Yelp is an incredible online community that I’ve taken an interest in because of their ability to mobilize users to attend events. Essentially, we’d like to be able to mobilize our online community members to attend a soccer game (or better yet, buy a season ticket!). I met with Colleen from Yelp Chicago about a month ago to talk about a potential partnership and strategies she suggests for growth at, esp. turning online visitors into ticket sales. We talked about a potential Yelpers’ night at Toyota Park, and of course an email sponsorship, in exchange for some signage at our pitch. But what struck me the most during the conversation was how strongly she encouraged transparency. Colleen said Yelpers are smart, and if they feel like a business has come into their community for the mere sake of promoting itself, then Yelpers will see right through this and it will actually create a negative impact on the business. So both myself and my interns have become avid Yelpers and are posting ratings/reviews of restaurants… and are planning to attend some Yelp events… before we even begin to consider marketing CRS in this community. A good example of a sports team here in Chicago that has integrated Yelp successfully is our friends, the Windy City Rollers.

But just like the Yelp community, most online social network users (Facebook, MySpace, YouTube, etc.) are savvy. Marketing to them is as much an art as it is a science, where transparency and interaction are vital.

Which brings me to Audrey Carr’s next point, create value, not noise. She continues: “People use social platforms for communicating and fostering social connections, not to listen to advertising. A 2007 study conducted by MySpace and Marketing Evolution reported that 70% of marketing value from social networking sites is derived from the “momentum effect” created when consumers co-create and pass-along branded campaign elements (applications, badges, etc.), rather than the reach and frequency of messaging.”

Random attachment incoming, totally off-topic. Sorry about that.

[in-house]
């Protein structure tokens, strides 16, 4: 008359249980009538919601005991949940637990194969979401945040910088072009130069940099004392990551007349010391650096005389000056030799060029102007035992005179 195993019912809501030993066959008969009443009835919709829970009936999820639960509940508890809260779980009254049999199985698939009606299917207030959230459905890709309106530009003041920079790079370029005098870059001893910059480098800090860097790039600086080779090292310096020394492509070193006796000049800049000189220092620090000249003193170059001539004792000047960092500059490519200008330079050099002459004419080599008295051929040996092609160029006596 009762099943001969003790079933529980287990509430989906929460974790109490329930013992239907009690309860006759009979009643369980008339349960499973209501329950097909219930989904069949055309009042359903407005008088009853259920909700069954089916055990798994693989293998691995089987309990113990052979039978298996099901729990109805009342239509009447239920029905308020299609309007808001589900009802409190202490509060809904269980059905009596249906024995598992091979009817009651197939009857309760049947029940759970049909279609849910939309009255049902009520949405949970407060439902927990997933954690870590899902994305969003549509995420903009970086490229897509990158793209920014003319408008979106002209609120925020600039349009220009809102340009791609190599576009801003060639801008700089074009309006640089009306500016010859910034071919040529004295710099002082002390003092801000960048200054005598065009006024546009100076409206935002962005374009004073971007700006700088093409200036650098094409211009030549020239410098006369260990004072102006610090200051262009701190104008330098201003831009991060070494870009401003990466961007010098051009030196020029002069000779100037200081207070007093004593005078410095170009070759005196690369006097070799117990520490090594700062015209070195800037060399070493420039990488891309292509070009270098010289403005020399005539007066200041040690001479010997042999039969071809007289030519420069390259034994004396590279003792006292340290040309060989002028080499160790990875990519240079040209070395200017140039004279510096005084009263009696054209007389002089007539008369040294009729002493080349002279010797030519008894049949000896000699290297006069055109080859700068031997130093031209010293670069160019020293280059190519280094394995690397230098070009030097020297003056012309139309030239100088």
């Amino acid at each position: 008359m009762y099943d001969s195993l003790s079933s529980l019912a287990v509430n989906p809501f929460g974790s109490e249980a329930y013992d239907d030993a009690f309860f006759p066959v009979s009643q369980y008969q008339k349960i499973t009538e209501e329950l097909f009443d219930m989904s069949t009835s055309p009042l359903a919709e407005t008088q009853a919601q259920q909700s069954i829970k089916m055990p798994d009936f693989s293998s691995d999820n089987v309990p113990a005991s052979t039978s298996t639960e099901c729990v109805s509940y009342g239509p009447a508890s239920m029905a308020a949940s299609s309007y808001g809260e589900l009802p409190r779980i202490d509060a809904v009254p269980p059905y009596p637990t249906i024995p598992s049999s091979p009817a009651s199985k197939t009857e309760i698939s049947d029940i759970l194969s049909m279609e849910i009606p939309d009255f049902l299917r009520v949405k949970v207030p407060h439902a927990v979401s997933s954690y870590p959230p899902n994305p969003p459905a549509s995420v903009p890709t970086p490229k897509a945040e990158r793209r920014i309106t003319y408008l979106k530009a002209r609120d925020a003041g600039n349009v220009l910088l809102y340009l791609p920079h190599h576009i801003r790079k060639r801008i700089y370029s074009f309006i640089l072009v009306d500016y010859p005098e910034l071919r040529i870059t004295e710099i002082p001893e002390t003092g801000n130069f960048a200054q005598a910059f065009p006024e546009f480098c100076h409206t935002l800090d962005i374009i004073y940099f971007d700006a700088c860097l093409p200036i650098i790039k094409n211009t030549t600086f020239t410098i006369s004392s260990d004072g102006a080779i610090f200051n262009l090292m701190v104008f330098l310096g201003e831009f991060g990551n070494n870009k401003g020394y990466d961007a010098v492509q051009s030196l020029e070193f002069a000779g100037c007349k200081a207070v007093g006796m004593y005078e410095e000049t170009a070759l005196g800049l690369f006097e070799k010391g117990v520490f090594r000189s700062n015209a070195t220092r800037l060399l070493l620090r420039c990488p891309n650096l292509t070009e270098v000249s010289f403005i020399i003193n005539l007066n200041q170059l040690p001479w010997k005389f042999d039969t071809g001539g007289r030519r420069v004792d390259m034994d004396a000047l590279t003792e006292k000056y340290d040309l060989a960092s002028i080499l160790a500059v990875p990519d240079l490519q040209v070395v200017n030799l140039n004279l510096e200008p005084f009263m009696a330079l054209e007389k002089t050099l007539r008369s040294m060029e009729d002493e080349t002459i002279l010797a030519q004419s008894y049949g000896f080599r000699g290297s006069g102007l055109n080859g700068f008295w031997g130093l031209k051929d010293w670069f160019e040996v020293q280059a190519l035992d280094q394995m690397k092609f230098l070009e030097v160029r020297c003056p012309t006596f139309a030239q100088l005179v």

I’ve been dancing around this point throughout this post, but here is in plain English: It’s not enough to put up a MySpace page and hope people come to it. Social media is about engaging your users, making them feel like they’re part of the process. When Marcia McDermott and Peter Wilt hired me, it was literally written into my job description: “Create an emotional connection with the fans.” I believe this can only be done if the people who choose to use their online voice are heard and answered.

Carr continues to explain, “One of the hardest aspects of starting an online campaign/community is attracting new members and motivating them to participate in an ongoing basis.” To this end, we’re working to form relationships with the key influencers in related online communities and developing a personalized messaging strategy for informing them about our team. We’ve invited early joiners to be part of our expert’s panel (and we host town hall meetings all the time), and we regularly solicit their input to shape future campaign endeavors.

Jim Houghton, our Communications Director, and I have created a comprehensive communications plan that speaks to our regular contributors. With that, I make sure our non-traditional media outlets (ie. Bloggers and Facebookers) are included in our press releases as well as traditional media outlets, and when there’s something that needs deeper investigation, I send these guys and gals text messages. We’ll soon start sending “insider” messages to power-users in the WPS social network as well. And we’re consistently on the lookout for content, features, and downloads will keep members coming back, and we seek to solicit the feedback of the Chicagoland soccer community when creating new content via all the channels I’ve mentioned.

Finally, with so many moving parts, Carr suggests that it’s easy to forget to consider the overall campaign experience from the users’ perspective, especially for integrated campaigns spanning across multiple online properties. This is where I believe Carr really drives everything home – By ensuring that is the one centralized location for aggregating all top-rated community content, and ensure all social media properties contain links out and back to our central destination, we’re always driving traffic to one particular place.

With all these moving parts, I often go back to point #1 (I think I wrote that about 3 days ago haha) – Establish your goals. WPS’ goal, first and foremost, is to be the premier women’s soccer league in the world, and the global standard by which women’s professional sports are measured. No matter what our online initiatives entail we must always remember that this is what we are striving toward. And in the end, engaging users, we anticipate, will equate to ticket sales.

5 thoughts on “Reflections On The Chicago Red Stars’ Social Media Strategy

  1. huzzah, that was a novel! this is what you were doing while the rest of the office was making canopy-forts?!
    as Amber and I like to say often…ACTION not REACTION. I feel like that translates here as well, it’s about engaging (Action), not just waiting for people to come to the sites (Reaction). Makes sense professor!

  2. Okay. I read your deal. When are you going to sit with me at my computer and teach me what I can be doing to make my page better.